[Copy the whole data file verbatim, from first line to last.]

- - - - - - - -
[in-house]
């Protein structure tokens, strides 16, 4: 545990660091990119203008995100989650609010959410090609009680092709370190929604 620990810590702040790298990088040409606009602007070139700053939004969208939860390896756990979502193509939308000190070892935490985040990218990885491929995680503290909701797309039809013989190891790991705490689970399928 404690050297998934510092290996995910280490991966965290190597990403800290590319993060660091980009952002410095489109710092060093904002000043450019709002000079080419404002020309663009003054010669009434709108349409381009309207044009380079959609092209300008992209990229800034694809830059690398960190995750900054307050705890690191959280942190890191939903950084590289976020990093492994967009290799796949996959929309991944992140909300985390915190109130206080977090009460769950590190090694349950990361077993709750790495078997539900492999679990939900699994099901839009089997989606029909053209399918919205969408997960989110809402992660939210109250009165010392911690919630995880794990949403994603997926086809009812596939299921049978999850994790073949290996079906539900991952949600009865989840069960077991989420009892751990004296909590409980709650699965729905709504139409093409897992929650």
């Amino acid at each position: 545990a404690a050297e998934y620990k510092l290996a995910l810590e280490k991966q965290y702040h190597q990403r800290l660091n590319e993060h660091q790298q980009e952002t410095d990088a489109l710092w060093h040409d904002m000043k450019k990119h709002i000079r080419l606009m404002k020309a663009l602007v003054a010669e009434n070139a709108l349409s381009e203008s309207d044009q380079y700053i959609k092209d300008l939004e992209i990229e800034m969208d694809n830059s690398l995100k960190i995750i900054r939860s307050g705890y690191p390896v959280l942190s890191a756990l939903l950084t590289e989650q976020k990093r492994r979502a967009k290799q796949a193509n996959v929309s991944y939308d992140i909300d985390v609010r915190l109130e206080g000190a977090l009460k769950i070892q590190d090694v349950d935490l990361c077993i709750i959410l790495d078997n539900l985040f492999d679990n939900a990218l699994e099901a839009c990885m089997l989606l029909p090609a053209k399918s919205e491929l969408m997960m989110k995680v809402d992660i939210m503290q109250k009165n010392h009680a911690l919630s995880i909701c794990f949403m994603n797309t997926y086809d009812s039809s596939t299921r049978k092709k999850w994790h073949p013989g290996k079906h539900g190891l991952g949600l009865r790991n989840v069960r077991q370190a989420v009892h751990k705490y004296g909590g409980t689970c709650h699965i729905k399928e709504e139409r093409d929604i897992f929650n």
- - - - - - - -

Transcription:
[in-house]
């Protein structure tokens, strides 16, 4: 545990660091990119203008995100989650609010959410090609009680092709370190929604 620990810590702040790298990088040409606009602007070139700053939004969208939860390896756990979502193509939308000190070892935490985040990218990885491929995680503290909701797309039809013989190891790991705490689970399928 404690050297998934510092290996995910280490991966965290190597990403800290590319993060660091980009952002410095489109710092060093904002000043450019709002000079080419404002020309663009003054010669009434709108349409381009309207044009380079959609092209300008992209990229800034694809830059690398960190995750900054307050705890690191959280942190890191939903950084590289976020990093492994967009290799796949996959929309991944992140909300985390915190109130206080977090009460769950590190090694349950990361077993709750790495078997539900492999679990939900699994099901839009089997989606029909053209399918919205969408997960989110809402992660939210109250009165010392911690919630995880794990949403994603997926086809009812596939299921049978999850994790073949290996079906539900991952949600009865989840069960077991989420009892751990004296909590409980709650699965729905709504139409093409897992929650």
């Amino acid at each position: 545990a404690a050297e998934y620990k510092l290996a995910l810590e280490k991966q965290y702040h190597q990403r800290l660091n590319e993060h660091q790298q980009e952002t410095d990088a489109l710092w060093h040409d904002m000043k450019k990119h709002i000079r080419l606009m404002k020309a663009l602007v003054a010669e009434n070139a709108l349409s381009e203008s309207d044009q380079y700053i959609k092209d300008l939004e992209i990229e800034m969208d694809n830059s690398l995100k960190i995750i900054r939860s307050g705890y690191p390896v959280l942190s890191a756990l939903l950084t590289e989650q976020k990093r492994r979502a967009k290799q796949a193509n996959v929309s991944y939308d992140i909300d985390v609010r915190l109130e206080g000190a977090l009460k769950i070892q590190d090694v349950d935490l990361c077993i709750i959410l790495d078997n539900l985040f492999d679990n939900a990218l699994e099901a839009c990885m089997l989606l029909p090609a053209k399918s919205e491929l969408m997960m989110k995680v809402d992660i939210m503290q109250k009165n010392h009680a911690l919630s995880i909701c794990f949403m994603n797309t997926y086809d009812s039809s596939t299921r049978k092709k999850w994790h073949p013989g290996k079906h539900g190891l991952g949600l009865r790991n989840v069960r077991q370190a989420v009892h751990k705490y004296g909590g409980t689970c709650h699965i729905k399928e709504e139409r093409d929604i897992f929650n």